Our colleagues at the Kennedy Krieger Institute, they’re specialized in caring for children who have special needs, and they’ve actually set up some vaccine clinics for kids with special needs. These are kids who may have a harder time accepting the vaccines. So they’ve really set up an experience that speaks to the needs of kids with neurobehavioral disorders. Everybody’s working together to make sure we get this out as quickly, efficiently, and smoothly as possible in the places that kids can access it.
… We’re still figuring out how [many vaccines] we’re going to get and where we’re going to get it, but Governor Hogan’s office is everyday putting out new information about how the counties and city [are] going to manage this. So I think there’s plenty of information out there, and the information will change and grow as we get a stronger sense of where the next vaccines are coming.”
NP: Are there any other concerns that are top-of-mind at Johns Hopkins right now? The pandemic seems to have taken a toll on mental health, especially for kids.
MM: “When we think about COVID, we initially thought so hard and focused so much on the impact on adults. Those of us who care for children, we’re also speaking directly about the non-physical impact on children. Children suffered in so many ways. Even though they weren’t getting physically sick from COVID, their parents and grandparents were. Their schools were shut down and their communities were different, and they didn’t have access to the normal social networks that keep them safe and help them grow and develop. It’s important that we all understand that the impact of COVID on children is much more than the physical impact. It is the social, environmental, economic impact that will be very, very long term.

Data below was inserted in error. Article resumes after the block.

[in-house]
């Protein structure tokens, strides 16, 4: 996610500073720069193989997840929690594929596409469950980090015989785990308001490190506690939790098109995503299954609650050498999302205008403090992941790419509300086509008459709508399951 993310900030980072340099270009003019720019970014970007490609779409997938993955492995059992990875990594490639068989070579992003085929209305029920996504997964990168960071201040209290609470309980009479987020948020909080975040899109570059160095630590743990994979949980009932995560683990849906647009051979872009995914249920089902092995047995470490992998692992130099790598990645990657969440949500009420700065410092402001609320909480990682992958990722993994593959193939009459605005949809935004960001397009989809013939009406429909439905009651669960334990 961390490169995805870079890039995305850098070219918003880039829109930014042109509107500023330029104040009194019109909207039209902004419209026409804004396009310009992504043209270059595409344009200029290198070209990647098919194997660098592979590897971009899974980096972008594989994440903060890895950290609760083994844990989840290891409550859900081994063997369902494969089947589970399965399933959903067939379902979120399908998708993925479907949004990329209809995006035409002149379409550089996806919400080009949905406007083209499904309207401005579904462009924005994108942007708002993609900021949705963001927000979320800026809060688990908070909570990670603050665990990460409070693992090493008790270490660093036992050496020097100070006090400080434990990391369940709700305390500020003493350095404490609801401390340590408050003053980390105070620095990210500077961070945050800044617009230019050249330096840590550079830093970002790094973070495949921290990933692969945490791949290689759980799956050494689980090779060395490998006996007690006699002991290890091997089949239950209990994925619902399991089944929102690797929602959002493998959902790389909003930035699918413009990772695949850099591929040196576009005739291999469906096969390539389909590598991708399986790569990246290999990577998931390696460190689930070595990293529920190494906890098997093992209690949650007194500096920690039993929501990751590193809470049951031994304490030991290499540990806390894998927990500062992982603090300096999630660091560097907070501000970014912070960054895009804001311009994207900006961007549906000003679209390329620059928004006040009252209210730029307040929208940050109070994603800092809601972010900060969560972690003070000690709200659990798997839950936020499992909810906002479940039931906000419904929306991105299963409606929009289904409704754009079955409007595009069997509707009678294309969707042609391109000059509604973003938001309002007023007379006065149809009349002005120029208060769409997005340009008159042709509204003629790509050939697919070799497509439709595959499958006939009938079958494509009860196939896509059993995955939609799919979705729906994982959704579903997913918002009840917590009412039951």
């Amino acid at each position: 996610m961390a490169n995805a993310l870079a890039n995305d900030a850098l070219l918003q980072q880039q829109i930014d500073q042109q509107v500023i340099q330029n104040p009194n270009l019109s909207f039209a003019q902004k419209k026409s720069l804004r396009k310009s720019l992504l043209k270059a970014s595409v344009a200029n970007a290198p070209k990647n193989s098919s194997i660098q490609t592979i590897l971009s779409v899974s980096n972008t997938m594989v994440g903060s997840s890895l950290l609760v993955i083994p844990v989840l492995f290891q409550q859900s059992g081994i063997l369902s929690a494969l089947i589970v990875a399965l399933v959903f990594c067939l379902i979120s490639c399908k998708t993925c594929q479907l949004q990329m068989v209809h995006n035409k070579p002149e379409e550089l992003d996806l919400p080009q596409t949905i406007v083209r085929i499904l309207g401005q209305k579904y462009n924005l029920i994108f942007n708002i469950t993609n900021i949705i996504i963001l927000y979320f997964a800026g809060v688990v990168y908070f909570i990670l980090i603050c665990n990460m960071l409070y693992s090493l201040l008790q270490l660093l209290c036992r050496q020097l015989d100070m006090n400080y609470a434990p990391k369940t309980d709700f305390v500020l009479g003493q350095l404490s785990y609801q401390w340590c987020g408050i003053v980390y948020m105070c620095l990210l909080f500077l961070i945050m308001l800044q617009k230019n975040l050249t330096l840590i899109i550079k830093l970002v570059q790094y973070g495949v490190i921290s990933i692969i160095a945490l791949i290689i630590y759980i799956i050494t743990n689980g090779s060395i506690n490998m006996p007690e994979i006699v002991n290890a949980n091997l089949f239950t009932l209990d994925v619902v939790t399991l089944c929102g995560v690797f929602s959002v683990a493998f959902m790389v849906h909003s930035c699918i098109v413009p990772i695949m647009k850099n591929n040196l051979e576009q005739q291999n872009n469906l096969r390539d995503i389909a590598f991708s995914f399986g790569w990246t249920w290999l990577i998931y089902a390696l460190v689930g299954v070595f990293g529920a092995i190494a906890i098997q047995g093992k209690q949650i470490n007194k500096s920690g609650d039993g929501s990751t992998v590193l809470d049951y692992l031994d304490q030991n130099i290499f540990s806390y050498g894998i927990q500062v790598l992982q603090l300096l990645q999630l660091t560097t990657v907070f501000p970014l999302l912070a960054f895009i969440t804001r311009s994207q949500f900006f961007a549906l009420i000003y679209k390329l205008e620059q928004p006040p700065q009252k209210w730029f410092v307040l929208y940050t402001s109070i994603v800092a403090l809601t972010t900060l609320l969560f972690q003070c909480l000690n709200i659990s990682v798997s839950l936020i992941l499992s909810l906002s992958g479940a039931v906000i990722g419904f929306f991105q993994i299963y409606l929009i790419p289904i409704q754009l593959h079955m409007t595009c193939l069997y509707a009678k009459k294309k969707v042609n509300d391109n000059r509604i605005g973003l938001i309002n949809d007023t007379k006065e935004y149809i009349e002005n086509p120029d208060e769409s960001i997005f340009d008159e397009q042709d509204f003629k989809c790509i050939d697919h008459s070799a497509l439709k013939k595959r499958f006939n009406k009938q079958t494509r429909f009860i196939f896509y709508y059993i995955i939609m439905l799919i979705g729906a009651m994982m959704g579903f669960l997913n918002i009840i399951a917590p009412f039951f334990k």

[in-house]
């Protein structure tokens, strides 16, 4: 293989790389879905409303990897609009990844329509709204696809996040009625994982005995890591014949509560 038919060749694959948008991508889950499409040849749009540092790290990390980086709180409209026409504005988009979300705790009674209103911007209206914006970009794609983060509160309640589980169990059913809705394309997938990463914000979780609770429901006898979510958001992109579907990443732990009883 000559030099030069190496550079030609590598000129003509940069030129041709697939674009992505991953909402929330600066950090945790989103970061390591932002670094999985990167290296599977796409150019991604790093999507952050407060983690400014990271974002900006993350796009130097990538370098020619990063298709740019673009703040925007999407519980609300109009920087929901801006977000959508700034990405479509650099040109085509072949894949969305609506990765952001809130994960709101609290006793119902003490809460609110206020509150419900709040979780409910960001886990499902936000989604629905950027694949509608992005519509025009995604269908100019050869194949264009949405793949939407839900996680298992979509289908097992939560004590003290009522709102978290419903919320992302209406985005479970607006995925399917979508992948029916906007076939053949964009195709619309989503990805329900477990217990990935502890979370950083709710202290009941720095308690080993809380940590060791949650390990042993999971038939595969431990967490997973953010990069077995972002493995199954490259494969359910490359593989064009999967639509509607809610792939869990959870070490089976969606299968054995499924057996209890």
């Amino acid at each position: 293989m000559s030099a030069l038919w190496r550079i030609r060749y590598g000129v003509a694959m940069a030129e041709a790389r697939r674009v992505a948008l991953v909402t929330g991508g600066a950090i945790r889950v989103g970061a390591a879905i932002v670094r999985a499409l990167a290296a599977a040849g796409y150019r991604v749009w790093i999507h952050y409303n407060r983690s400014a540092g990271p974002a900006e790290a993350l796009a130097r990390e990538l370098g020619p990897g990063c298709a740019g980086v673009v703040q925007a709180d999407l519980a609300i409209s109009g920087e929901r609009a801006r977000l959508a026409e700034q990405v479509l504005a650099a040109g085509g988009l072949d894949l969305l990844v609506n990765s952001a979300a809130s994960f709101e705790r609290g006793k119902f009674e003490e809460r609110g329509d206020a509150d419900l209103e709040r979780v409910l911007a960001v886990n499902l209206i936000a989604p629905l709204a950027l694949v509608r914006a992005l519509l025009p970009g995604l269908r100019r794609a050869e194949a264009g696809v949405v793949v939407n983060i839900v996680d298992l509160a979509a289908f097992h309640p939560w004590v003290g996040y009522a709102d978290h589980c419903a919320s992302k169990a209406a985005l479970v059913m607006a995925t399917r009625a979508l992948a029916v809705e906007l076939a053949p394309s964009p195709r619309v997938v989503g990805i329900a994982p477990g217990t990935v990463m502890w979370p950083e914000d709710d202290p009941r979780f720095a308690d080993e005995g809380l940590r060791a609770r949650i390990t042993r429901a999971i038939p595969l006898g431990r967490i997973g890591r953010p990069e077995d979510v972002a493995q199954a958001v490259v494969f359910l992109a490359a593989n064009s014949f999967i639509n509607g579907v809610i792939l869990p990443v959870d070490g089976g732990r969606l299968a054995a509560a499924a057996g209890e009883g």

We always talked about, ‘The vaccines are coming. It’s a light at the end of the tunnel.’ I want everybody to understand that the tunnel, for children, is very long, very windy, and very dark, still. There is some light at the end of the tunnel as we all come out of this, but the impact on children will be felt for years and years to come. We all need to think very carefully about how to support children, and how to help them recover in all the non-physical ways, so that these years don’t end up being lost years for our children.”
This interview was edited for clarity and length. Image: Johns Hopkins Medicine